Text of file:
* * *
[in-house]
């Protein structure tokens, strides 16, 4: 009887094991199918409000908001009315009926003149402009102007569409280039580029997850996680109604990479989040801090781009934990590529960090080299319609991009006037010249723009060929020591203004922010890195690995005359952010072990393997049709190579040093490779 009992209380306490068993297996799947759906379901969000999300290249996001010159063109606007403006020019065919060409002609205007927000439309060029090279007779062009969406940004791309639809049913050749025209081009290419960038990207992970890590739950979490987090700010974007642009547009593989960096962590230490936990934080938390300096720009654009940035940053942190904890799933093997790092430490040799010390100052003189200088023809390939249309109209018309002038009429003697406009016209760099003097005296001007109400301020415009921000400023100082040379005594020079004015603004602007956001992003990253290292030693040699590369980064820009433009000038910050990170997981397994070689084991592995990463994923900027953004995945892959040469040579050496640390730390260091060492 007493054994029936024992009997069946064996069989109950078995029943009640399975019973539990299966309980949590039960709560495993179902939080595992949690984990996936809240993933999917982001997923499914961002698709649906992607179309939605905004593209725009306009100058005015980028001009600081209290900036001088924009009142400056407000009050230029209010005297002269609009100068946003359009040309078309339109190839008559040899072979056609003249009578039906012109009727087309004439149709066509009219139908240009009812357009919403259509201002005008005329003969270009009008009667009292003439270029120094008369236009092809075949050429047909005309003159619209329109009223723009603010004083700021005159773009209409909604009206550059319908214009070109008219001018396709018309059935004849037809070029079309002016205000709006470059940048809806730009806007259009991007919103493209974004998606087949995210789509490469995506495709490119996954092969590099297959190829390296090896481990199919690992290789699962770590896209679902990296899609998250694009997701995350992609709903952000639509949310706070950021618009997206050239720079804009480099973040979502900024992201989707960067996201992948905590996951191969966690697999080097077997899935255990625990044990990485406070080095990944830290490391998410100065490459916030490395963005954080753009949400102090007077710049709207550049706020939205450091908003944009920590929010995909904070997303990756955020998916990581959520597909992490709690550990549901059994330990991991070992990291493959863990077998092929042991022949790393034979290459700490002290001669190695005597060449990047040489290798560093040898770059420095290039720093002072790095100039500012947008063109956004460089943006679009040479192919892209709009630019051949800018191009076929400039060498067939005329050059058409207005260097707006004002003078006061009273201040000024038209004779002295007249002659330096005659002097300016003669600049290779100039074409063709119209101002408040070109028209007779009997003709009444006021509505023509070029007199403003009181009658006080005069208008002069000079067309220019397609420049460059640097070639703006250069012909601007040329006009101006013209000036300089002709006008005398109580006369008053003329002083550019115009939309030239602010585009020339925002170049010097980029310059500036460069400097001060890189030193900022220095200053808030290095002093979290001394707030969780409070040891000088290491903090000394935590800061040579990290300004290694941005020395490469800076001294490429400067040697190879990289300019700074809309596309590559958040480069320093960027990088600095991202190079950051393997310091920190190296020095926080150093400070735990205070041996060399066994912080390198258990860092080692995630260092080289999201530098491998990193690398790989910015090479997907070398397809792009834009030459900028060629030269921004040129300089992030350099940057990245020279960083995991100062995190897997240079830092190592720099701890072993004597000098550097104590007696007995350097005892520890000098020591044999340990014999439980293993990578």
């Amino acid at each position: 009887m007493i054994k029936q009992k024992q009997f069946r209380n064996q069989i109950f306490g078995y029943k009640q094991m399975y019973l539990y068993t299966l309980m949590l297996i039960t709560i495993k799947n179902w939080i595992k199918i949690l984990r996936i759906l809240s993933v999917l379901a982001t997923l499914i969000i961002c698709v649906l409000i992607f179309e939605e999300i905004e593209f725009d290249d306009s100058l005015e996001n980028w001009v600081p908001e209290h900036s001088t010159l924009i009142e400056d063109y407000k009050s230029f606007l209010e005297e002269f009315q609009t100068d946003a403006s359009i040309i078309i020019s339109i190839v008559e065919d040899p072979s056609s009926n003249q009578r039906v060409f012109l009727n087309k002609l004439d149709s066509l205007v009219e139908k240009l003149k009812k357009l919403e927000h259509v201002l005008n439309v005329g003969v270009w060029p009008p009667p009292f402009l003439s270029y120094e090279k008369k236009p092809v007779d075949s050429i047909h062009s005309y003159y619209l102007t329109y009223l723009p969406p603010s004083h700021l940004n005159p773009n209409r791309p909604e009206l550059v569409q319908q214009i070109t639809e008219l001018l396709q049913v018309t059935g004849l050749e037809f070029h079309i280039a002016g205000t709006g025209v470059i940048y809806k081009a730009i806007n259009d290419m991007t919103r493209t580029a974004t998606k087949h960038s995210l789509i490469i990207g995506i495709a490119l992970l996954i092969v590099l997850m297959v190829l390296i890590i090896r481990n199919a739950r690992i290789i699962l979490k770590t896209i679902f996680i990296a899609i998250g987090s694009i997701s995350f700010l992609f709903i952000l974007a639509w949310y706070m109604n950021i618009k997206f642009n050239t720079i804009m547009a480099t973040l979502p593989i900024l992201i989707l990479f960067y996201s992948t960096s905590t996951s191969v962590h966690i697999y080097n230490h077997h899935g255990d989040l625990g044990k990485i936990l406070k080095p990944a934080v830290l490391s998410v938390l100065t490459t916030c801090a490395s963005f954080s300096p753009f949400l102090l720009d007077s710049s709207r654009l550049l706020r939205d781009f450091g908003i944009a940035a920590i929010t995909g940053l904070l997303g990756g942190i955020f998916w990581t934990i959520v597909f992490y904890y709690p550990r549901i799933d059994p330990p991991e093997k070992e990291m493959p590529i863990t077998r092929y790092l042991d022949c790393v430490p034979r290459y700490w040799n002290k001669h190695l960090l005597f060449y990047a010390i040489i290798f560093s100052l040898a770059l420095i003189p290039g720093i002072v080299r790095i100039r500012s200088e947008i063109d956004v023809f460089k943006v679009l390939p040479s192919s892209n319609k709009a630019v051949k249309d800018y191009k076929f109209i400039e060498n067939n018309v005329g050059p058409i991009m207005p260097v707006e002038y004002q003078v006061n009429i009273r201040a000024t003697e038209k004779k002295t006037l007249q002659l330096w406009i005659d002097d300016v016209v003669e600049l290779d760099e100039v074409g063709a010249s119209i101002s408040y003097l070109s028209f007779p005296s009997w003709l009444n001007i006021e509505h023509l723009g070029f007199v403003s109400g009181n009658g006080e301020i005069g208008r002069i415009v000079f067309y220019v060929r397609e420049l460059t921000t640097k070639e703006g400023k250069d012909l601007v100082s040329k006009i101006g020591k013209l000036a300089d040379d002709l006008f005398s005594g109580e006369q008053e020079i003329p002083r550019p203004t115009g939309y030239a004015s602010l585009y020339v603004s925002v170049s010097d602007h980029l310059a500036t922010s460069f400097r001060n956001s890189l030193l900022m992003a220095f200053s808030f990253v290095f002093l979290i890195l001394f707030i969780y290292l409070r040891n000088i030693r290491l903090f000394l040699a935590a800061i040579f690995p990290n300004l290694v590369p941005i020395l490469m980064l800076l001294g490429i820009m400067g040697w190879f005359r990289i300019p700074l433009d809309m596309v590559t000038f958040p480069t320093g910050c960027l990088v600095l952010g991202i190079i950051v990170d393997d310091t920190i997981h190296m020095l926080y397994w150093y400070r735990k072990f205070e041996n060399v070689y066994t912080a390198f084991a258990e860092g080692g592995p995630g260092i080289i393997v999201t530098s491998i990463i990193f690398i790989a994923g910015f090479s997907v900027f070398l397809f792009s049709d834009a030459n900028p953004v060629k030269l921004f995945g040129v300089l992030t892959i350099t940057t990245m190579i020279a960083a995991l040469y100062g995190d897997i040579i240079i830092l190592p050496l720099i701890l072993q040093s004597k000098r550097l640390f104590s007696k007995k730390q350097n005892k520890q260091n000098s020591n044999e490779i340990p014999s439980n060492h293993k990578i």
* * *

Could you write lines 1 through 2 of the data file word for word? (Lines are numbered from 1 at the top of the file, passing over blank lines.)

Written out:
[in-house]
């Protein structure tokens, strides 16, 4: 009887094991199918409000908001009315009926003149402009102007569409280039580029997850996680109604990479989040801090781009934990590529960090080299319609991009006037010249723009060929020591203004922010890195690995005359952010072990393997049709190579040093490779 009992209380306490068993297996799947759906379901969000999300290249996001010159063109606007403006020019065919060409002609205007927000439309060029090279007779062009969406940004791309639809049913050749025209081009290419960038990207992970890590739950979490987090700010974007642009547009593989960096962590230490936990934080938390300096720009654009940035940053942190904890799933093997790092430490040799010390100052003189200088023809390939249309109209018309002038009429003697406009016209760099003097005296001007109400301020415009921000400023100082040379005594020079004015603004602007956001992003990253290292030693040699590369980064820009433009000038910050990170997981397994070689084991592995990463994923900027953004995945892959040469040579050496640390730390260091060492 007493054994029936024992009997069946064996069989109950078995029943009640399975019973539990299966309980949590039960709560495993179902939080595992949690984990996936809240993933999917982001997923499914961002698709649906992607179309939605905004593209725009306009100058005015980028001009600081209290900036001088924009009142400056407000009050230029209010005297002269609009100068946003359009040309078309339109190839008559040899072979056609003249009578039906012109009727087309004439149709066509009219139908240009009812357009919403259509201002005008005329003969270009009008009667009292003439270029120094008369236009092809075949050429047909005309003159619209329109009223723009603010004083700021005159773009209409909604009206550059319908214009070109008219001018396709018309059935004849037809070029079309002016205000709006470059940048809806730009806007259009991007919103493209974004998606087949995210789509490469995506495709490119996954092969590099297959190829390296090896481990199919690992290789699962770590896209679902990296899609998250694009997701995350992609709903952000639509949310706070950021618009997206050239720079804009480099973040979502900024992201989707960067996201992948905590996951191969966690697999080097077997899935255990625990044990990485406070080095990944830290490391998410100065490459916030490395963005954080753009949400102090007077710049709207550049706020939205450091908003944009920590929010995909904070997303990756955020998916990581959520597909992490709690550990549901059994330990991991070992990291493959863990077998092929042991022949790393034979290459700490002290001669190695005597060449990047040489290798560093040898770059420095290039720093002072790095100039500012947008063109956004460089943006679009040479192919892209709009630019051949800018191009076929400039060498067939005329050059058409207005260097707006004002003078006061009273201040000024038209004779002295007249002659330096005659002097300016003669600049290779100039074409063709119209101002408040070109028209007779009997003709009444006021509505023509070029007199403003009181009658006080005069208008002069000079067309220019397609420049460059640097070639703006250069012909601007040329006009101006013209000036300089002709006008005398109580006369008053003329002083550019115009939309030239602010585009020339925002170049010097980029310059500036460069400097001060890189030193900022220095200053808030290095002093979290001394707030969780409070040891000088290491903090000394935590800061040579990290300004290694941005020395490469800076001294490429400067040697190879990289300019700074809309596309590559958040480069320093960027990088600095991202190079950051393997310091920190190296020095926080150093400070735990205070041996060399066994912080390198258990860092080692995630260092080289999201530098491998990193690398790989910015090479997907070398397809792009834009030459900028060629030269921004040129300089992030350099940057990245020279960083995991100062995190897997240079830092190592720099701890072993004597000098550097104590007696007995350097005892520890000098020591044999340990014999439980293993990578």